No, it isn’t true. In 2020, Deutsche Wohnen invested a total of around EUR 365 million (EUR 36 per m²) in its portfolio. Of the overall investment in maintenance and refurbishment, around 29% was spent on maintenance, around 29% on measures relating to a change of tenant, around 30% on non-apportionable maintenance costs resulting from complex refurbishment projects and around 13% on apportionable modernisation work. Overall, Deutsche Wohnen has invested around EUR 1.25 billion in the refurbishment and upkeep of its housing portfolio in the past three years alone.
Deutsche Wohnen does not speculate with flats. Rather, we are interested in managing our holdings over the long term. This is why we adopt refurbishment measures to keep our properties up to a contemporary standard both in terms of their technical installations and their energy efficiency. In addition, we equip our properties to ensure that they are intergenerational and meet the standards typical of today’s market. Finally, we adapt them to meet what are new challenges and opportunities in the area of digitisation.
It is true that, with approximately 110,000 rental flats in Berlin, Deutsche Wohnen is the largest private residential property company in the city. However, given the fact that there are more than 1.9 million flats in Berlin, this represents a market share of merely 6%. By comparison, public housing corporations – taken together – hold more than 320,000 flats in the city. This represents a market share of approximately 17%.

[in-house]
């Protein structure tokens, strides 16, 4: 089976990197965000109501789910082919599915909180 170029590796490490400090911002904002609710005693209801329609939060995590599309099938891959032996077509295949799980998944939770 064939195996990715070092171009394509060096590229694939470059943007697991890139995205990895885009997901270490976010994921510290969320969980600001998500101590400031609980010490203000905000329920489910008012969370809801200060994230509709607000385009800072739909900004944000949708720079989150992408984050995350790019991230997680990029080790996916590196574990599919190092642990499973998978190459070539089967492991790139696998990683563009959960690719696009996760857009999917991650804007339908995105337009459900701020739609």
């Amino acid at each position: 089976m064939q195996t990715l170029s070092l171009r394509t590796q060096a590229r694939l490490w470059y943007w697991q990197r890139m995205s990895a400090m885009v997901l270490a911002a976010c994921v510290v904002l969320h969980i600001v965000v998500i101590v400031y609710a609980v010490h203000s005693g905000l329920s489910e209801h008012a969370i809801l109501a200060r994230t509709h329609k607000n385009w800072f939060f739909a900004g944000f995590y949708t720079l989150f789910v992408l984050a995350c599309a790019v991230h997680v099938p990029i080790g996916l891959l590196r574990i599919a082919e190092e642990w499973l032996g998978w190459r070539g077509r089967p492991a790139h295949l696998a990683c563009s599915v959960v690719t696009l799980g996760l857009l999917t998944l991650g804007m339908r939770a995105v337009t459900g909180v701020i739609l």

When it comes to modernisation work, our tenants can, of course, make an application to be considered as a financial hardship case if the apportionable costs are going to be too much for them. When we first write to tenants to announce any planned modernisation work, we specifically draw their attention to the fact that this entitlement exists. Then we confirm to tenants who make this application that we have taken note of their situation and that we will approach them – unprompted – at the time when we have calculated the apportionable costs. Deutsche Wohnen uses the benchmark of rent including operating costs and heating to decide hardship cases. This enables us to ensure that, following the apportionment of modernisation costs, our tenants do not have to pay more than 30% of their net household income for rent. The requirement for this is that tenants inform us of their hardship by the stated deadline and that, when the apportionable modernisation costs have been calculated, they produce proof of their income situation (e.g. salary statement, pension statement or notification of approval for the payment of benefits). If the documents submitted by the tenant confirm that this is a hardship case, the apportionable modernisation costs will be reduced accordingly – down, in some cases, to zero.
In 2020, Deutsche Wohnen invested a total of 365 million Euro in maintenance, repair and modernisation work on its holdings. A major part of this investment sum cannot be apportioned to the rent. We bear these costs ourselves. For example, in the railway workers’ estate in Gallwitzallee (Berlin-Lankwitz), approximately 70% of the total investment sum is being used for repair work and so these costs are borne entirely by Deutsche Wohnen. The remaining 30% is the basis for statutorily permissible apportionment of 8% – with due consideration given, of course, to individual financial hardship cases.
Yes. For many years, we have supported women who experience domestic violence. We work closely with a variety of women’s refuges and aid organisations and provide living space to support them. Since 2019, we’ve partnered with the Sozialdienst katholischer Frauen e.V. (SkF) on the “Housing First für Frauen” (“Housing First for Women”) project, which helps homeless women live safely and free from violence, in their own four walls. In the past year, we also rented around 11% of commercial spaces in our portfolio to social organisations, often with significant rent reductions.